South Carolina Sen. Lindsey Graham and Texas Sen. Ted Cruz, both seeking the 2016 GOP presidential nomination, sharply criticized the officials over the deal recently struck between the U.S. and Iran as well as their stance on Iranian behavior.
Graham asked Defense Secretary Ashton Carter, one of the witnesses, whether the Iranian supreme leader's religious views "compel him over time to destroy Israel and attack America?"
When Carter said, "I don't know. I don't know the man," Graham responded: "Let me tell you, I do. I know the man. I know what he wants. And if you don't know that, this is not a good deal."
At another point, Cruz interrogated Carter about the money that is likely to go to Iran after sanctions are lifted and the economy there begins to recover.
"Do you have any doubt whatsoever if an excess of $100 billion goes to Iran, that some of that money will go to Jihadists who will use it to murder Americans?" Cruz asked him.
"I can't say that," Carter replied. "I can say that their malign activities, about which we're extremely concerned, are quite well-funded today and it's those malign activities (and) the rest of their conduct that makes it so important that they not also have a nuclear weapon."
Additional U.N. sanctions on Iran's missile program will also be lifted several years into the nuclear deal -- despite strong words from Joint Chiefs of Staff Chairman Gen. Martin Dempsey before the deal was complete on July 14 discouraging such a provision.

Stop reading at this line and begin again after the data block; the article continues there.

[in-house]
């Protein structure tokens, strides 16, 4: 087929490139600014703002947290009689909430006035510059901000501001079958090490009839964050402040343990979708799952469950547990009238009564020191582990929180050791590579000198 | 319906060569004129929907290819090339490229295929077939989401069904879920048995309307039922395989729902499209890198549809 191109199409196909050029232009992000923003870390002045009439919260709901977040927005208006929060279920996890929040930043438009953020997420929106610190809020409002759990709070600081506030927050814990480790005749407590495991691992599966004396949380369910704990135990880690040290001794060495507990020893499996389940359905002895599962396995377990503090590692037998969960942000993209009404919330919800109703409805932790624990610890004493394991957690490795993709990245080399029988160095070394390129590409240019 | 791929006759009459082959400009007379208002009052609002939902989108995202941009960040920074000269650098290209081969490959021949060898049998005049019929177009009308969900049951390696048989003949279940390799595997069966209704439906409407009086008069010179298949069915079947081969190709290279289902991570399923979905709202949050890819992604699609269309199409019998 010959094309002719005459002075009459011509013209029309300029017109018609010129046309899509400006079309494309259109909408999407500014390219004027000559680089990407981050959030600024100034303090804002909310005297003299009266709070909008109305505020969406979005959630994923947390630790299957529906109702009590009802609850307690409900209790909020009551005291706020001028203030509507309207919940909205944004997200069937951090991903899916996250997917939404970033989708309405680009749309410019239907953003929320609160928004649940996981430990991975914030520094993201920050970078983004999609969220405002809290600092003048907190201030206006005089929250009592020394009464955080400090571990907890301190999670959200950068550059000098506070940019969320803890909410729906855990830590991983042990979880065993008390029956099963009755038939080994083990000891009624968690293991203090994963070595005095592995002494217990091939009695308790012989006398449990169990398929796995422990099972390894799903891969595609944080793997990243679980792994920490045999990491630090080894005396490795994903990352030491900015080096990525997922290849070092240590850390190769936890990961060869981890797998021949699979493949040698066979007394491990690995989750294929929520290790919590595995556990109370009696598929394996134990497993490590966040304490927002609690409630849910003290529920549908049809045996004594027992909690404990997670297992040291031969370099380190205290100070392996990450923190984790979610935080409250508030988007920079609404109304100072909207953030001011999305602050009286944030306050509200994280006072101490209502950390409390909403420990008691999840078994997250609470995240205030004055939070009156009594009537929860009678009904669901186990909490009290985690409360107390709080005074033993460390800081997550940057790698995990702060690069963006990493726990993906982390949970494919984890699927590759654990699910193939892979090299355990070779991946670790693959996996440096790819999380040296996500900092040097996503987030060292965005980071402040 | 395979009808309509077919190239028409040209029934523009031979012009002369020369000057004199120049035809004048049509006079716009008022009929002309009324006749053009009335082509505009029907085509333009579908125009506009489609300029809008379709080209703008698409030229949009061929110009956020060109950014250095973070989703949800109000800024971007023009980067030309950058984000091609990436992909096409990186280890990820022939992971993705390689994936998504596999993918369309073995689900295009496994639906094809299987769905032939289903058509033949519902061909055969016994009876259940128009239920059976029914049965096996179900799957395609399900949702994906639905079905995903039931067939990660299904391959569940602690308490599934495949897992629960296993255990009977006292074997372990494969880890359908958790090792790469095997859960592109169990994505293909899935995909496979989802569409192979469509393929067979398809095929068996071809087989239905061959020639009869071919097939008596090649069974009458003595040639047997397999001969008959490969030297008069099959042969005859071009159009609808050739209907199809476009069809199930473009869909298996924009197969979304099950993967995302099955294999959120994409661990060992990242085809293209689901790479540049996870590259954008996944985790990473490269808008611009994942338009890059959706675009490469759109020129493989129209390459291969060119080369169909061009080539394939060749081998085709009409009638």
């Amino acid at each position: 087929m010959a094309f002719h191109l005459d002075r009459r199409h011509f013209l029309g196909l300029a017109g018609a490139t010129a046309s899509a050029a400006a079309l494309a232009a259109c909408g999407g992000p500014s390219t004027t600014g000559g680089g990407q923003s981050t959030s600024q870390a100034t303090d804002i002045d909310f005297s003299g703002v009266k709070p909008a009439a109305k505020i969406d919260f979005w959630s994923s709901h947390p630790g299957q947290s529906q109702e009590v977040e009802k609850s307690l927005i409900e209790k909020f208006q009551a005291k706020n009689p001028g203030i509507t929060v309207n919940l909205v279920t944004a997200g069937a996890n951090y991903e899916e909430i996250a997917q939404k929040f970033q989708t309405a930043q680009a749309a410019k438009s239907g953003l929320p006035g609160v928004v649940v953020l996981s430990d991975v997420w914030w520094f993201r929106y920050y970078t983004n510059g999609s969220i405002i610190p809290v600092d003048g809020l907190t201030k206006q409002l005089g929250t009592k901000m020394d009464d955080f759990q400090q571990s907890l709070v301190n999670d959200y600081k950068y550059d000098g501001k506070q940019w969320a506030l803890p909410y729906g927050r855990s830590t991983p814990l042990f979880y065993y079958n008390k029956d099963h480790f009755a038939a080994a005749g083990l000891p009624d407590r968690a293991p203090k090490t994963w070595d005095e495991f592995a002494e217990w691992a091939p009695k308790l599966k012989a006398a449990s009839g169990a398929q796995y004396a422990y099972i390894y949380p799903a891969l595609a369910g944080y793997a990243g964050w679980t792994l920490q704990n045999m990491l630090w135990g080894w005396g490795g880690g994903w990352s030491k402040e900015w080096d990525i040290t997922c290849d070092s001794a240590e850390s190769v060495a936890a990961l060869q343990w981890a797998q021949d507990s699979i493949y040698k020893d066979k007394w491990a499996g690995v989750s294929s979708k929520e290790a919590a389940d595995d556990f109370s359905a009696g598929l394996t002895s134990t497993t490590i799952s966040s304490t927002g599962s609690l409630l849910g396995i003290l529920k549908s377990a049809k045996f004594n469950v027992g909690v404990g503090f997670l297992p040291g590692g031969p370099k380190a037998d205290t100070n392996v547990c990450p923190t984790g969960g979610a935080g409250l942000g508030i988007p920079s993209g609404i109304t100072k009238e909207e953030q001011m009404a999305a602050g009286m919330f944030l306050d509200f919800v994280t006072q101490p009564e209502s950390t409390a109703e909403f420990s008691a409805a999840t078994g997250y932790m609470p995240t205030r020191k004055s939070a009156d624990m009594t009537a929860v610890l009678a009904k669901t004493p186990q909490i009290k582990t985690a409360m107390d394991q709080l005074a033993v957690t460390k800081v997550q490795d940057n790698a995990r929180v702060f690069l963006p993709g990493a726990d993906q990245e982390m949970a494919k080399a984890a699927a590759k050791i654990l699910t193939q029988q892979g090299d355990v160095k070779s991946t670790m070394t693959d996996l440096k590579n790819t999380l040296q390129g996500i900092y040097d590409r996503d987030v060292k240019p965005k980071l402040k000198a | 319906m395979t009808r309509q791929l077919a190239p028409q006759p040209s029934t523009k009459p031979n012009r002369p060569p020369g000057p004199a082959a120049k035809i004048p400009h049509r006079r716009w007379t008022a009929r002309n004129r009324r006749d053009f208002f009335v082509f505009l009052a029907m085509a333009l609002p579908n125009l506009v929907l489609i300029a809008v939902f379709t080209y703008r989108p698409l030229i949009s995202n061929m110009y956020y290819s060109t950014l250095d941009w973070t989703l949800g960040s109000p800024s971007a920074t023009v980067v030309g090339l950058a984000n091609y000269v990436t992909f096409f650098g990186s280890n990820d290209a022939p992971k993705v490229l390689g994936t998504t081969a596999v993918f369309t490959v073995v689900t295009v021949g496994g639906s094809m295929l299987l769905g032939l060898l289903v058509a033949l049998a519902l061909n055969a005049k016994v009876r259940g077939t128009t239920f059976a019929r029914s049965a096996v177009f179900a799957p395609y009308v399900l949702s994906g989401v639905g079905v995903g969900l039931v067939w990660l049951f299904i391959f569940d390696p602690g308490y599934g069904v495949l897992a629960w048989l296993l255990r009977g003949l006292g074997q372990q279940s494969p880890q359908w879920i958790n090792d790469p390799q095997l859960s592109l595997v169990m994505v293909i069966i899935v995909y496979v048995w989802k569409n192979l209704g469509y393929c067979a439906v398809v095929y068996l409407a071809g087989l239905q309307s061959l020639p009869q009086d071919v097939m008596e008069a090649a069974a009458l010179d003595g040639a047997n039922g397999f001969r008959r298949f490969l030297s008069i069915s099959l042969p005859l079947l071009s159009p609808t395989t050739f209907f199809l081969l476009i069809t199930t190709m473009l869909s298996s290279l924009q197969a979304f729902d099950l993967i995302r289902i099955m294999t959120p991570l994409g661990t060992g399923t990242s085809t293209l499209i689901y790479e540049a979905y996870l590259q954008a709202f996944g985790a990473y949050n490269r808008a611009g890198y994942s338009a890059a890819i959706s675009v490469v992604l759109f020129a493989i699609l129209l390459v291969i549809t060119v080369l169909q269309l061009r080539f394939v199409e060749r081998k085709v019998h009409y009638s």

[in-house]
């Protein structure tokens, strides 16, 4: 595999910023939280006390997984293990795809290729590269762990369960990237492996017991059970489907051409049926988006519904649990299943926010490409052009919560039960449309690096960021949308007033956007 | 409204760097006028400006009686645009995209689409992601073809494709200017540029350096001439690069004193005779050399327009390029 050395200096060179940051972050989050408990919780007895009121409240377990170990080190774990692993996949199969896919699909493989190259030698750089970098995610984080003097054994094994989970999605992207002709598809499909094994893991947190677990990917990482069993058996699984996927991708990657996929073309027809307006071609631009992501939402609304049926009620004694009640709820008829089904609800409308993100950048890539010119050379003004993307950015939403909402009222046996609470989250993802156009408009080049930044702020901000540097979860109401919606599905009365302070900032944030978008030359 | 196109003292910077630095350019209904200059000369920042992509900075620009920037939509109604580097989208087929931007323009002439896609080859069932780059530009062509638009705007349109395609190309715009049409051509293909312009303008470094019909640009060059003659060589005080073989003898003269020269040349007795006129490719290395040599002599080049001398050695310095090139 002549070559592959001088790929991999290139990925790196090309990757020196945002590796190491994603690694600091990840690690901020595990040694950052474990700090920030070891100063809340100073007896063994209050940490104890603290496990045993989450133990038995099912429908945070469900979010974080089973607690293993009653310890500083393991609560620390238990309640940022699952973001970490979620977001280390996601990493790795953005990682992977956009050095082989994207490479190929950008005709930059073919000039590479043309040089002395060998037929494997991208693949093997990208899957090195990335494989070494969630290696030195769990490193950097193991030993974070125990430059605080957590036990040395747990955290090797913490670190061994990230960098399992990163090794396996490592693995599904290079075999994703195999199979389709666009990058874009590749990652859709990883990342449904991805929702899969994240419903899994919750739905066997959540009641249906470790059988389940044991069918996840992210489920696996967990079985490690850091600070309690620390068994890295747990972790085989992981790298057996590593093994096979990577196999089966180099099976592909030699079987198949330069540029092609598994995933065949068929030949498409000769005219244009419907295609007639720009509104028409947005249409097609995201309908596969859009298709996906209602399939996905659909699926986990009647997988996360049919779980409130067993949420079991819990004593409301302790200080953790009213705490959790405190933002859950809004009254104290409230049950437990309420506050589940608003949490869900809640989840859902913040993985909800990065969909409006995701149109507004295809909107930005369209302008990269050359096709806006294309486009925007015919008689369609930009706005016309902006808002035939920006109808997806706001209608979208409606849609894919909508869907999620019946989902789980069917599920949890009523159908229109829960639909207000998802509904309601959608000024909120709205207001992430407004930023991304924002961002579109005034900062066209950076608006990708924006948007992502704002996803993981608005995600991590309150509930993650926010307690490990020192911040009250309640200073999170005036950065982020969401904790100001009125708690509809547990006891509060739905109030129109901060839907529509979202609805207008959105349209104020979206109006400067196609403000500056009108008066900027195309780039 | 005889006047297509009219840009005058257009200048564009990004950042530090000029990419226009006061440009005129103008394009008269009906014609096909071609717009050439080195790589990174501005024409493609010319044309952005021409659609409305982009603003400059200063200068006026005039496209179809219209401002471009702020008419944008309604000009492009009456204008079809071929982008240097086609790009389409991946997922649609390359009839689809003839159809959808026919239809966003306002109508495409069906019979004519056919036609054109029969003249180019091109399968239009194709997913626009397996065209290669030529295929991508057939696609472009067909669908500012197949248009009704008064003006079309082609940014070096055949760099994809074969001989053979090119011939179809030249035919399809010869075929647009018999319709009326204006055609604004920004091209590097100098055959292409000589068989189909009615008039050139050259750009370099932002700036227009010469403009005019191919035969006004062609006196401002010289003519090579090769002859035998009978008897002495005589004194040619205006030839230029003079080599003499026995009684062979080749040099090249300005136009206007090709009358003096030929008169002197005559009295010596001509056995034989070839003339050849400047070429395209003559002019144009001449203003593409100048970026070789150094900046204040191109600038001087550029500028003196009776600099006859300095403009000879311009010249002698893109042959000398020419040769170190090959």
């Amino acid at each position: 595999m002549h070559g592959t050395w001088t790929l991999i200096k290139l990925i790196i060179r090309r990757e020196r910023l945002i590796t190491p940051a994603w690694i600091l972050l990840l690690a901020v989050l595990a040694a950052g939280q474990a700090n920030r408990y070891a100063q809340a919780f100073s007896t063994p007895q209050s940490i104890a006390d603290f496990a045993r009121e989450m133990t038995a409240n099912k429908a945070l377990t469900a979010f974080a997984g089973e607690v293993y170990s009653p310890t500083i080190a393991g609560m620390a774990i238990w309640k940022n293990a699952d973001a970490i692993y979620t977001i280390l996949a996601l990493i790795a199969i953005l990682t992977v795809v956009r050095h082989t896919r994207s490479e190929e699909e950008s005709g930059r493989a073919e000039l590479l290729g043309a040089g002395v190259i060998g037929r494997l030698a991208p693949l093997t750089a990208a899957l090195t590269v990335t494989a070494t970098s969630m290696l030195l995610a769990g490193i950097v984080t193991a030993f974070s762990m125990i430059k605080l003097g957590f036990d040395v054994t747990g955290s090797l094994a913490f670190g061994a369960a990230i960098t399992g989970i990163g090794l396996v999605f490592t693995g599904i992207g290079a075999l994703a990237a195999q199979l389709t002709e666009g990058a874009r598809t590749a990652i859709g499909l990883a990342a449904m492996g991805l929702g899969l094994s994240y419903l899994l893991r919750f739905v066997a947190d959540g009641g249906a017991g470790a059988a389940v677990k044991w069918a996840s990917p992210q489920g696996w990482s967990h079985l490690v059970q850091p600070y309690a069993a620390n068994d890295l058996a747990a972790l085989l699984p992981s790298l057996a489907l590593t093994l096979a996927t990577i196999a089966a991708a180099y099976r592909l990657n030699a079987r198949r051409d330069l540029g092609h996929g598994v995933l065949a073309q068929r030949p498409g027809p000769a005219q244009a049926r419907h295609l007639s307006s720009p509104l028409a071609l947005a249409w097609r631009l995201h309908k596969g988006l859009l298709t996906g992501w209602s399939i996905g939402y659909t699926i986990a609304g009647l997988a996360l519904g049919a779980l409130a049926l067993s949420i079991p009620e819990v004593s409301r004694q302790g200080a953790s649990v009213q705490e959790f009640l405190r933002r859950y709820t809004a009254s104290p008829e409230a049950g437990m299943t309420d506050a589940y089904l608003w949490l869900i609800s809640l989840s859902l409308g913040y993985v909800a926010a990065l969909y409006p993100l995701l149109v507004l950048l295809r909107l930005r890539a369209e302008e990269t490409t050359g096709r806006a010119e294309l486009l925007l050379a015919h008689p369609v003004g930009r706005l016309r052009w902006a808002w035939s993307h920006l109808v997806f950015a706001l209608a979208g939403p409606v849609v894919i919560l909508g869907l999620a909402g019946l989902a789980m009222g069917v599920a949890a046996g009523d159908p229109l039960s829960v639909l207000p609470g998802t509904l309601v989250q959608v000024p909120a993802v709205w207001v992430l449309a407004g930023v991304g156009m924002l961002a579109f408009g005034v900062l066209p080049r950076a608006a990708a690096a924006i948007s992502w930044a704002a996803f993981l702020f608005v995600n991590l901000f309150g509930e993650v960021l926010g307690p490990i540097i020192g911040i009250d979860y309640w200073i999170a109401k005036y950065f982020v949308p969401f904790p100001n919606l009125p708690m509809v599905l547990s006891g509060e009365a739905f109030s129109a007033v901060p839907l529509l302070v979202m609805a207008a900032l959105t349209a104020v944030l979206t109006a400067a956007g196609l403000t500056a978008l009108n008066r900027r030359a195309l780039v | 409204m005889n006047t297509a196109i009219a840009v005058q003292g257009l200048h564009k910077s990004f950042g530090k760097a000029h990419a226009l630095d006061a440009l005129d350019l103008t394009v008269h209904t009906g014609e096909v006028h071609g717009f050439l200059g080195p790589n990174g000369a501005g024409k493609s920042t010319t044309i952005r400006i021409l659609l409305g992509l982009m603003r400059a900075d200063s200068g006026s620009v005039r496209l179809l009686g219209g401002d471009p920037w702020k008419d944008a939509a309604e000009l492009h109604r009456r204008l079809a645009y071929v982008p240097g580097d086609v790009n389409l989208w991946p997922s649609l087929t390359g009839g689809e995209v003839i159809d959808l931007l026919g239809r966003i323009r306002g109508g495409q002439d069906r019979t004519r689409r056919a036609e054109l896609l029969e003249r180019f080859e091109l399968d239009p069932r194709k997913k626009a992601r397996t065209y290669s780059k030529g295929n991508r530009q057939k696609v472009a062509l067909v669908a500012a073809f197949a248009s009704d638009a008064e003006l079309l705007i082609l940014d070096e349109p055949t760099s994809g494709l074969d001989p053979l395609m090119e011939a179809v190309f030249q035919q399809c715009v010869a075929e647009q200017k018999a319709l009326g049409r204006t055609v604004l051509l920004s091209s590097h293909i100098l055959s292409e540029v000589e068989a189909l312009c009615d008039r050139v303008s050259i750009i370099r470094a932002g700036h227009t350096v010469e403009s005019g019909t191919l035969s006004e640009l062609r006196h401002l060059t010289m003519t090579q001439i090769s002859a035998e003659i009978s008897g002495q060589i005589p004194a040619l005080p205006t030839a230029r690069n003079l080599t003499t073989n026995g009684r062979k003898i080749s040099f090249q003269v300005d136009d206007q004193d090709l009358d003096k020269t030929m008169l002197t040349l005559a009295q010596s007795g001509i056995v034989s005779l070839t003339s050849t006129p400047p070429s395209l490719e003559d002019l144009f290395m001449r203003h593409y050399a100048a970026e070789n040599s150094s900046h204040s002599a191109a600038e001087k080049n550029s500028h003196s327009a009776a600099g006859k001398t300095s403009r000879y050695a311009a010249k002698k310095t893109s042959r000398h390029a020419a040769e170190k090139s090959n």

Republican New Hampshire Sen. Kelly Ayotte questioned Dempsey about his statement at Wednesday's hearing.
"You said under no circumstances should we relieve the pressure on Iran on this issue, so was it your military recommendation that we not agree to the lifting of those sanctions?" she said.
"Yes, and I used the phrase 'as long as possible,'" Dempsey said, noting that the negotiations were ongoing at that time. "But yes, that was my military recommendation."
Another Republican senator, Mike Lee of Utah, challenged Secretary of State John Kerry on why the U.S. didn't put down stronger ground rules for Iranian behavior before entering talks.
"Why on earth didn't we insist on a condition, a precedent to getting any deal at all, that Iran, for the love of God, cease and desist from its terrorist ambitions? Cease and desist from making comments like it wants to wipe Israel of the map?" he asked.
"It would be great and ideal if one could negotiate that," Kerry told him. "We felt that we had to keep this targeted on the greatest threat of all, which you just defined, which is them having a nuclear weapon."